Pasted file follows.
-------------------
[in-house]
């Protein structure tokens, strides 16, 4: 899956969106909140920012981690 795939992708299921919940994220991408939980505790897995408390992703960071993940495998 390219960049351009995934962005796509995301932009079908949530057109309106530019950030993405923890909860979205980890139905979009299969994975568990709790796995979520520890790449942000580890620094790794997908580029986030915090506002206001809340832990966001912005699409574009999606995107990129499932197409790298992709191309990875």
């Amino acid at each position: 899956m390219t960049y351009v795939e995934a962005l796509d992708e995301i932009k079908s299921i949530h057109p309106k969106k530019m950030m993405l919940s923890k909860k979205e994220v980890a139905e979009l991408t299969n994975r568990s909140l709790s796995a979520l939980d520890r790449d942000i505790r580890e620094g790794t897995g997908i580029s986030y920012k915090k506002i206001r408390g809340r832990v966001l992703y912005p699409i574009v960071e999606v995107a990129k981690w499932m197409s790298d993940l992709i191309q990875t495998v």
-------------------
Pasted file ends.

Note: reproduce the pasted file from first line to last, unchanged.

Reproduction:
[in-house]
């Protein structure tokens, strides 16, 4: 899956969106909140920012981690 795939992708299921919940994220991408939980505790897995408390992703960071993940495998 390219960049351009995934962005796509995301932009079908949530057109309106530019950030993405923890909860979205980890139905979009299969994975568990709790796995979520520890790449942000580890620094790794997908580029986030915090506002206001809340832990966001912005699409574009999606995107990129499932197409790298992709191309990875």
């Amino acid at each position: 899956m390219t960049y351009v795939e995934a962005l796509d992708e995301i932009k079908s299921i949530h057109p309106k969106k530019m950030m993405l919940s923890k909860k979205e994220v980890a139905e979009l991408t299969n994975r568990s909140l709790s796995a979520l939980d520890r790449d942000i505790r580890e620094g790794t897995g997908i580029s986030y920012k915090k506002i206001r408390g809340r832990v966001l992703y912005p699409i574009v960071e999606v995107a990129k981690w499932m197409s790298d993940l992709i191309q990875t495998v």